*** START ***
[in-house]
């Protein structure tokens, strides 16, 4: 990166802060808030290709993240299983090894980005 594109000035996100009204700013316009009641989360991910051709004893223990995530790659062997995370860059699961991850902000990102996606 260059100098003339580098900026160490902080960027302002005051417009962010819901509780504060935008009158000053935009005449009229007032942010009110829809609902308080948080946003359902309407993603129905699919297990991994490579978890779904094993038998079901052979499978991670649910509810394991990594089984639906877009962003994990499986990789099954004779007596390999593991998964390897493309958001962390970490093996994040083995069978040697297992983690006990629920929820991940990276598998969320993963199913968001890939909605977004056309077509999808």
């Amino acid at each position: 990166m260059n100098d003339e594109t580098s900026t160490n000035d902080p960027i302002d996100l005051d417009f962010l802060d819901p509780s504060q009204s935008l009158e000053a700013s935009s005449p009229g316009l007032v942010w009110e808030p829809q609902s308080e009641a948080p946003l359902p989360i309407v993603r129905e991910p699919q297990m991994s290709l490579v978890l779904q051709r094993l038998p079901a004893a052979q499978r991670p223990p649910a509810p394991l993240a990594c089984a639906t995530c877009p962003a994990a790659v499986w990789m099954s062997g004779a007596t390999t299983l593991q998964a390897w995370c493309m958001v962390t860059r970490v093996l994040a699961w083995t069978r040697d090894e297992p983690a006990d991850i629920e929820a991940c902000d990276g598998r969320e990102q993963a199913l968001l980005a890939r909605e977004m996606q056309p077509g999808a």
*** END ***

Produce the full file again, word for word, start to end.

[in-house]
């Protein structure tokens, strides 16, 4: 990166802060808030290709993240299983090894980005 594109000035996100009204700013316009009641989360991910051709004893223990995530790659062997995370860059699961991850902000990102996606 260059100098003339580098900026160490902080960027302002005051417009962010819901509780504060935008009158000053935009005449009229007032942010009110829809609902308080948080946003359902309407993603129905699919297990991994490579978890779904094993038998079901052979499978991670649910509810394991990594089984639906877009962003994990499986990789099954004779007596390999593991998964390897493309958001962390970490093996994040083995069978040697297992983690006990629920929820991940990276598998969320993963199913968001890939909605977004056309077509999808």
């Amino acid at each position: 990166m260059n100098d003339e594109t580098s900026t160490n000035d902080p960027i302002d996100l005051d417009f962010l802060d819901p509780s504060q009204s935008l009158e000053a700013s935009s005449p009229g316009l007032v942010w009110e808030p829809q609902s308080e009641a948080p946003l359902p989360i309407v993603r129905e991910p699919q297990m991994s290709l490579v978890l779904q051709r094993l038998p079901a004893a052979q499978r991670p223990p649910a509810p394991l993240a990594c089984a639906t995530c877009p962003a994990a790659v499986w990789m099954s062997g004779a007596t390999t299983l593991q998964a390897w995370c493309m958001v962390t860059r970490v093996l994040a699961w083995t069978r040697d090894e297992p983690a006990d991850i629920e929820a991940c902000d990276g598998r969320e990102q993963a199913l968001l980005a890939r909605e977004m996606q056309p077509g999808a």